|Mineral Fertilizer Use and the Environment (IFA - UNEP, 1998, 52 p.)|
|9. Nutrient losses and efficiency|
The need for rational and sustainable land use, especially in regions subject to severe population pressures, emphasizes the need for effective land use planning. The classification of land types according to their agricultural suitability, together with the implementation of soil conservation measures, was used with great success to combat the erosion and desertification problems encountered in US agriculture in the 1930s.
Fertilizer recommendations should take into consideration specific agro-climatic and environmental conditions. General recommendations need to be adjusted to the conditions of the particular field. They depend on factors such as soil characteristics, cultivation practices, quality and quantity of irrigation water, ground water table, crop rotations and the managerial capacity of the farmer. The expected yield level of a crop is an important consideration.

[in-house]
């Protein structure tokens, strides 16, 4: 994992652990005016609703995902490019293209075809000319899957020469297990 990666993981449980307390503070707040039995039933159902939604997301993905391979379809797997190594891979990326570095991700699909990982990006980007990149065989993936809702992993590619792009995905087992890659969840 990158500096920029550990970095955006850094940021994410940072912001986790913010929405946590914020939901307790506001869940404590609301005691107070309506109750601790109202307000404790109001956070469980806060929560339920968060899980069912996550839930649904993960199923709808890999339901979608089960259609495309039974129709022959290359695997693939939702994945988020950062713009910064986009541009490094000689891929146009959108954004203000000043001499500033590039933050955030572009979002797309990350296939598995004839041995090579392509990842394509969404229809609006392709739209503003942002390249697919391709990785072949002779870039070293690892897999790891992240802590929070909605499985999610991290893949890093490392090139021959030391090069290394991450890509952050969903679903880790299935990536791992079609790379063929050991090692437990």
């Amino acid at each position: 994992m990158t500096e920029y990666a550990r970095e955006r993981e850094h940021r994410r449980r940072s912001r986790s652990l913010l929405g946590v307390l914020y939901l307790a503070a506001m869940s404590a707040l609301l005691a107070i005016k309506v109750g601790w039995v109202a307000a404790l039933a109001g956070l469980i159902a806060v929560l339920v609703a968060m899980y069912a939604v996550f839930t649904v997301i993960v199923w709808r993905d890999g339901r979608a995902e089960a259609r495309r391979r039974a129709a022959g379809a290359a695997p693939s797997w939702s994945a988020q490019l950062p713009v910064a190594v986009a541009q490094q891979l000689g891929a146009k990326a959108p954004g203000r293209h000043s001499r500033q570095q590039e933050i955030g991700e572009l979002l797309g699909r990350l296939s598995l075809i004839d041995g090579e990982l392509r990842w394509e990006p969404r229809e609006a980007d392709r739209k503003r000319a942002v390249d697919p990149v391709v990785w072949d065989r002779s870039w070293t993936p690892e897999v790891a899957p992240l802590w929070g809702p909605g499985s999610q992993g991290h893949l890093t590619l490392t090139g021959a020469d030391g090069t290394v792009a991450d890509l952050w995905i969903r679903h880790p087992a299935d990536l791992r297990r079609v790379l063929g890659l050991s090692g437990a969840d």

The rapid progress in information technology during the past decade, including Geographic Information Systems (GIS) and computerized mapping, offers the possibility of agro-ecological zoning which can help in a preliminary selection of crops and technologies, including appropriate fertilizer use, suited to the local conditions and the problems encountered.
In highly developed systems, precision farming may use satellite communication and detailed field and crop information to improve farm operations and nutrient efficiency by means of the site-specific application of fertilizers. Soil analysis and crop deficiency diagnosis to facilitate the fine-tuning of fertilizer rates to actual crop requirements are of fundamental importance to precision agriculture.
Precision agriculture does not, of course, necessarily require sophisticated machinery and satellite-positioning systems. Farmers in developing countries could well improve the precision of their plant nutrient programmes given soil testing facilities and sound advice.